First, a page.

"I could say that I'll sleep better, but that's a lie.": After some rather vigorous sex, Batman warns that Catwoman must be in danger, given that her apartment was just blown up. Despite his serious tone, Selina thinks he might be motivated by
- Bruce Wayne may be many things besides gorgeous and rich. But I'm not sure anybody cares what those other things are. I know I don't.
- — Catwoman
Appearing in "I could say that I'll sleep better, but that's a lie."
- Ivgene Clan
- Egorovs Clan (First full appearance)
- Vladimir Aleksandrov (First appearance)
- Bone (First appearance)
- Gotham City
- Hotel Belle Monico
- The Horse Painting
Synopsis for "I could say that I'll sleep better, but that's a lie."
After some rather vigorous sex, Batman warns that Catwoman must be in danger, given that her apartment was just blown up. Despite his serious tone, Selina thinks he might be motivated by some kind of care for her. As she escapes off the roof, leaving him alone, Selina muses that Batman likely hates himself for being so attracted to her, and failing to bring her to justice. She can live with that.
Back on the job, Catwoman breaks into the home of the leader of the Russian Egorovs Clan, stealing a painting of sentimental value to him in hopes of holding it for ransom. It is an ugly painting, but she believes he will pay up.
She then arranges for both the Egorovs Clan and their rivals, the Ivgene Clan, to make exchanges for the painting. From the latter, she demands that the exchange be handled by Renald Ivanko, a man with whom she has a violent history. She chooses a very public place for the drop off: a Wayne Foundation charity ball.
Selina shows up to the party in a very revealing disguise, expecting to stand out. One of those whose eyes she catches happens to be Bruce Wayne, who unbeknownst to her, is fairly certain that she and Catwoman are one and the same. His butler Alfred Pennyworth warns that given his own alter ego, Bruce should keep his distance. Naturally, he accosts her directly instead.
Trying to keep up the appearance that he is a drunken playboy, Bruce sidles up close to her and makes some sleazy remarks. He notices that she is preoccupied with text messaging. Via her phone, she instructs each gang to leave their payments in different parts of the mansion as Bruce heavily insinuates that he would like her to leave with him. She blows him off, rushing away, and as he watches her, Bruce has Alfred relay the messages he intercepted from her.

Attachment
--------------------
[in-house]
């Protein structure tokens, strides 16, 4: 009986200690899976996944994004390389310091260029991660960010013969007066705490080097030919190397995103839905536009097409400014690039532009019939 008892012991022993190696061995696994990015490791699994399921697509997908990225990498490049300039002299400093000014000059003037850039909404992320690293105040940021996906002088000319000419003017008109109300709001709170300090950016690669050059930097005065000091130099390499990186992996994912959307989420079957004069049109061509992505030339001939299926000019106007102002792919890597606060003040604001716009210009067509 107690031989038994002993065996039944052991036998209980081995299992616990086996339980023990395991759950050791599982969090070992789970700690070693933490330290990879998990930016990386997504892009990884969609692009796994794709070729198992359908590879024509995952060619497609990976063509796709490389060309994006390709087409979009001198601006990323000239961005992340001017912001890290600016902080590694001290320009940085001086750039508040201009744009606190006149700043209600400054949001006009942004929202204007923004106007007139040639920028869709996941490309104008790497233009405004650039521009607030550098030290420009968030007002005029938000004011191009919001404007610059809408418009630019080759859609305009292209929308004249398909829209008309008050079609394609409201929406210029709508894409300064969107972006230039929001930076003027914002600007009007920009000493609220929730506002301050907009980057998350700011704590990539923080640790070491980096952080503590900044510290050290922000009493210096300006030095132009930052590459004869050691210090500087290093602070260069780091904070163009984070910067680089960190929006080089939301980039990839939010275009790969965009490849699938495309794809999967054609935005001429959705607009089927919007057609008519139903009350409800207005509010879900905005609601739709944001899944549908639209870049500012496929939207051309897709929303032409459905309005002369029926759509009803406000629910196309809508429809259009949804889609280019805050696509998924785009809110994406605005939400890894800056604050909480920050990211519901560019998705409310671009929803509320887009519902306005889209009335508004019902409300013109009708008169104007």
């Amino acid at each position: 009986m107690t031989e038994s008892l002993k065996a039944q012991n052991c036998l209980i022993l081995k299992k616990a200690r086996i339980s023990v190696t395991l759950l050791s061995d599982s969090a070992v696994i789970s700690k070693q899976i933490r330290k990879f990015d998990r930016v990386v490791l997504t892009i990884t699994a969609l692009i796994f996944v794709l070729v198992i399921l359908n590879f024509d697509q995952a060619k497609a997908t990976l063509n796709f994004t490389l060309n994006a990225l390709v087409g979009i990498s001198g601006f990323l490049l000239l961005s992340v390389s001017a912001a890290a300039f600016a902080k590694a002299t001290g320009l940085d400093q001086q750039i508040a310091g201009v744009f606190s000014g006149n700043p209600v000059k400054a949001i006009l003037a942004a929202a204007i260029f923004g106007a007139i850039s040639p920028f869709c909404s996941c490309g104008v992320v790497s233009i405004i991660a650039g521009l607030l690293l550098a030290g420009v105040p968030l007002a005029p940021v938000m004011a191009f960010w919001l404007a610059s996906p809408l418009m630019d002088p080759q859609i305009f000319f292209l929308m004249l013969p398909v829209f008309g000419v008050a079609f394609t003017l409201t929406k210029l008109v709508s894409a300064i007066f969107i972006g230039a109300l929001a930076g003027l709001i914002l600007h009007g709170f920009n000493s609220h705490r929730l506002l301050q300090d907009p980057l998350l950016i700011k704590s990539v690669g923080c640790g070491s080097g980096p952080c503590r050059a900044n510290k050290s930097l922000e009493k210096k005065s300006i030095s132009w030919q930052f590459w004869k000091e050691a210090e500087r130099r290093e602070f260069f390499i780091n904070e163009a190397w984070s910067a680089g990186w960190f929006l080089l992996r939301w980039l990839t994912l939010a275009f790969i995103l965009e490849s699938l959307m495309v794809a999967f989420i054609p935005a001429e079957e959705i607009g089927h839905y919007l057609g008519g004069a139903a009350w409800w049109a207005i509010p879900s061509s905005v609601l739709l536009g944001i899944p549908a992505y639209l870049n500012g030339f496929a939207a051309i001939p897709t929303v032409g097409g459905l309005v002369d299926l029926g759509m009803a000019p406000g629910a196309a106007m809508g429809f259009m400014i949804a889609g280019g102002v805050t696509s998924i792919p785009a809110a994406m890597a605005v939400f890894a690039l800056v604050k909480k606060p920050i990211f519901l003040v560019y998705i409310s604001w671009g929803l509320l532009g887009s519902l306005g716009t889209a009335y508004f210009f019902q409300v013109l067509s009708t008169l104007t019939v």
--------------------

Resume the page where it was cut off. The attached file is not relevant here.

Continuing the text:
Renald and his men arrive at the painting first, and make for to grab it. However, they are soon interrupted by the Egorovs Clan. Tensions grow higher between the two gangs, and Bruce arrives on the scene in time to recognize the leaders of both gangs. Suddenly, Bruce finds his head between the shapely thighs of Catwoman, and kissing him, she tosses a firecracker into the room, startling the thugs into opening fire on each other. Taking the money, she assumes that Renald will be killed in the hail of bullets and runs off leaving a bewildered and angry Bruce Wayne behind.
Happily and exhilarated, Selina returns to the home of her friend Lola, a former show girl. Calling out to her, Selina finds the house apparently empty. That is, until she opens the bedroom door to find Lola's corpse tied to a chair, apparently tortured and then shot in the head.
Selina is given little time to grieve, as she is almost immediately punched in the face by thugs wearing skull masks. They beat her savagely until a voice reminds them that he wants her to be awake. A strange looking man stands over her, introducing himself as Louis Ferryman, also called Bone. He rightly assumes that she is the irritating woman who has been dressing up as a cat, and stealing from him.
- This book was first published on October 19, 2011.
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